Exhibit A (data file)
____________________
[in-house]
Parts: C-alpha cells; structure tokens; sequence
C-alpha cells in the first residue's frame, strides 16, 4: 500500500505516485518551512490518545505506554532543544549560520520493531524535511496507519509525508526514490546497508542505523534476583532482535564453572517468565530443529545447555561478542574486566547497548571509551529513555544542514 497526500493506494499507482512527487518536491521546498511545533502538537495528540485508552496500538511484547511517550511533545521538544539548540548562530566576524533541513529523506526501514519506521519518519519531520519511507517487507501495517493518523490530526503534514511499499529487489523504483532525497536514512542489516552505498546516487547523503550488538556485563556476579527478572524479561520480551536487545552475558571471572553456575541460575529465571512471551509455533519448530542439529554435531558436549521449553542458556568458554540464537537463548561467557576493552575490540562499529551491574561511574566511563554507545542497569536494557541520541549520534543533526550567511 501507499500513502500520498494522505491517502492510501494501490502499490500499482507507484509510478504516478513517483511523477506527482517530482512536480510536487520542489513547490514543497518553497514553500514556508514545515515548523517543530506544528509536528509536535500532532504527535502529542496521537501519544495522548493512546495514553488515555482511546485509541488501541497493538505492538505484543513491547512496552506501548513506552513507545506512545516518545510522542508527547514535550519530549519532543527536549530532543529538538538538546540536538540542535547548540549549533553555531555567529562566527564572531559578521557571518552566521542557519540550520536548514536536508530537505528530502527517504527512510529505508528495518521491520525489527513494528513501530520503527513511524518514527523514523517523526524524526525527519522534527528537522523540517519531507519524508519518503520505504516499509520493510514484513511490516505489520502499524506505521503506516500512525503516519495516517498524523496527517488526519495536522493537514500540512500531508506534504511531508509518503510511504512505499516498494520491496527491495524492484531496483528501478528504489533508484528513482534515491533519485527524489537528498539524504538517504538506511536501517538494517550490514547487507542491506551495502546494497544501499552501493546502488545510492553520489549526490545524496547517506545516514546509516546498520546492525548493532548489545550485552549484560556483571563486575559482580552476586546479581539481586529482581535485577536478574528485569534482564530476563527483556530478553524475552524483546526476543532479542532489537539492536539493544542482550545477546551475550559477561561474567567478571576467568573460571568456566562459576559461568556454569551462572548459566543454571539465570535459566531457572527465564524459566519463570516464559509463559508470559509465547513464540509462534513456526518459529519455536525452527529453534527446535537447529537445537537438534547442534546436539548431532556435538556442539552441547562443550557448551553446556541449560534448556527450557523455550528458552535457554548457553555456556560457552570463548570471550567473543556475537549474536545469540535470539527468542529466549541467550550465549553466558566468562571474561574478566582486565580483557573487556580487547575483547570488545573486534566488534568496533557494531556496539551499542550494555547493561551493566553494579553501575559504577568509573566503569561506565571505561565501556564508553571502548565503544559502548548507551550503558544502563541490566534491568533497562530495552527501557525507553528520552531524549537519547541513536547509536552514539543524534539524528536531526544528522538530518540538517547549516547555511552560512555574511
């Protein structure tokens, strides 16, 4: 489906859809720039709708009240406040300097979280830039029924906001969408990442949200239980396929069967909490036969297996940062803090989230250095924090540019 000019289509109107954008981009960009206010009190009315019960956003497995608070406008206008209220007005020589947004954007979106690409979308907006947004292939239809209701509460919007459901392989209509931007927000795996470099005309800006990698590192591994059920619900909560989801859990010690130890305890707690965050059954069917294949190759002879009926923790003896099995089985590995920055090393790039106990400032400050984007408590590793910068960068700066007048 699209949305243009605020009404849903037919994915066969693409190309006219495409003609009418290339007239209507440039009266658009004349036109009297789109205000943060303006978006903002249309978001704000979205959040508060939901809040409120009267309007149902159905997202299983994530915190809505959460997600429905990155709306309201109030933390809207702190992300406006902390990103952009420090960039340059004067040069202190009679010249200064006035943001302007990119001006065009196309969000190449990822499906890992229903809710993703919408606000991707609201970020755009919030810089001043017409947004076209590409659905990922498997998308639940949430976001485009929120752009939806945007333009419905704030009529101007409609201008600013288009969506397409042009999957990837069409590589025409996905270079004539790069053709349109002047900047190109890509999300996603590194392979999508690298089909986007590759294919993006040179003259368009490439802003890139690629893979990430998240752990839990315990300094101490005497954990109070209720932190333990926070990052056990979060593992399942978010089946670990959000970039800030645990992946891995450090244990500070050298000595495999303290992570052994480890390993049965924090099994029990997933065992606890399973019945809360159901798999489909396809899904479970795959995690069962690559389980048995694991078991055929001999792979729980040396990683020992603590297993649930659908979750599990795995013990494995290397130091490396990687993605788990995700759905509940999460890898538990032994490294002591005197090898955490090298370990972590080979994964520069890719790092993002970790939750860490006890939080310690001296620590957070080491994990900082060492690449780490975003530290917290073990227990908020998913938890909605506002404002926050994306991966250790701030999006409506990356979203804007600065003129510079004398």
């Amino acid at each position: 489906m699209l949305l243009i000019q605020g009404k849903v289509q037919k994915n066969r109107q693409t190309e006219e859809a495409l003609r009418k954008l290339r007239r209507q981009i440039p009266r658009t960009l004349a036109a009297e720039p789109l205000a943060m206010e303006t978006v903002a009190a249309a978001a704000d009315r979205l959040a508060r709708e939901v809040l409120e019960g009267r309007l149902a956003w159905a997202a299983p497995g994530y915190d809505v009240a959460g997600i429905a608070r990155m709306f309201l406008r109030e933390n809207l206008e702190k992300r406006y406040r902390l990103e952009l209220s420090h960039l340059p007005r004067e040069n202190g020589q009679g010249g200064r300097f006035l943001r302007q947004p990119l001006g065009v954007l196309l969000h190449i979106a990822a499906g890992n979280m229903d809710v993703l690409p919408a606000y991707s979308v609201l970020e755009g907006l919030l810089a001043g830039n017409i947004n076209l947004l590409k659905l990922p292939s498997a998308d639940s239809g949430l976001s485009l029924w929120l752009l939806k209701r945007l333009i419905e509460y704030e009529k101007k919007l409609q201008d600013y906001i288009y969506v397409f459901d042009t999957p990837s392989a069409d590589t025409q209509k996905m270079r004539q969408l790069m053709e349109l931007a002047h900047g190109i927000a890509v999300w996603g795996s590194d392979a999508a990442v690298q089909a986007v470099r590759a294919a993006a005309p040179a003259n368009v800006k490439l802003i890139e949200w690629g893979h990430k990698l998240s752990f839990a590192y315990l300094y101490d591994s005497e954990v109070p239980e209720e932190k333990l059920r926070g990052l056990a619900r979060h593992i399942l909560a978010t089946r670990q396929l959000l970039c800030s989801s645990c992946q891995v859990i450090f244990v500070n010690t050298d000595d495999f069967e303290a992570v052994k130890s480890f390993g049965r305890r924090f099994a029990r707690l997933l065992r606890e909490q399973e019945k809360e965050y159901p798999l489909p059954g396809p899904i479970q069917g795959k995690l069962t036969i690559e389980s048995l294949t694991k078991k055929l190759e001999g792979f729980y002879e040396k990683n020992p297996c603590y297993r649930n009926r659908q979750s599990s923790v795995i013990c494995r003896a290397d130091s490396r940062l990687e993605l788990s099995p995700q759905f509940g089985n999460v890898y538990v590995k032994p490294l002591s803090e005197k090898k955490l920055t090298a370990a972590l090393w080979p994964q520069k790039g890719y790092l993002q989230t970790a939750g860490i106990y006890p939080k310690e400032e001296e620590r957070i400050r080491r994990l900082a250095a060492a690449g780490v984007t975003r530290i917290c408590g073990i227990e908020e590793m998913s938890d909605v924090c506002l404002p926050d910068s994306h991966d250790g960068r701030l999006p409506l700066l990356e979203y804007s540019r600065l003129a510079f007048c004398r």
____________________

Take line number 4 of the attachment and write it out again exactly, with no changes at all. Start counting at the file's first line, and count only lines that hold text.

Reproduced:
């Protein structure tokens, strides 16, 4: 489906859809720039709708009240406040300097979280830039029924906001969408990442949200239980396929069967909490036969297996940062803090989230250095924090540019 000019289509109107954008981009960009206010009190009315019960956003497995608070406008206008209220007005020589947004954007979106690409979308907006947004292939239809209701509460919007459901392989209509931007927000795996470099005309800006990698590192591994059920619900909560989801859990010690130890305890707690965050059954069917294949190759002879009926923790003896099995089985590995920055090393790039106990400032400050984007408590590793910068960068700066007048 699209949305243009605020009404849903037919994915066969693409190309006219495409003609009418290339007239209507440039009266658009004349036109009297789109205000943060303006978006903002249309978001704000979205959040508060939901809040409120009267309007149902159905997202299983994530915190809505959460997600429905990155709306309201109030933390809207702190992300406006902390990103952009420090960039340059004067040069202190009679010249200064006035943001302007990119001006065009196309969000190449990822499906890992229903809710993703919408606000991707609201970020755009919030810089001043017409947004076209590409659905990922498997998308639940949430976001485009929120752009939806945007333009419905704030009529101007409609201008600013288009969506397409042009999957990837069409590589025409996905270079004539790069053709349109002047900047190109890509999300996603590194392979999508690298089909986007590759294919993006040179003259368009490439802003890139690629893979990430998240752990839990315990300094101490005497954990109070209720932190333990926070990052056990979060593992399942978010089946670990959000970039800030645990992946891995450090244990500070050298000595495999303290992570052994480890390993049965924090099994029990997933065992606890399973019945809360159901798999489909396809899904479970795959995690069962690559389980048995694991078991055929001999792979729980040396990683020992603590297993649930659908979750599990795995013990494995290397130091490396990687993605788990995700759905509940999460890898538990032994490294002591005197090898955490090298370990972590080979994964520069890719790092993002970790939750860490006890939080310690001296620590957070080491994990900082060492690449780490975003530290917290073990227990908020998913938890909605506002404002926050994306991966250790701030999006409506990356979203804007600065003129510079004398």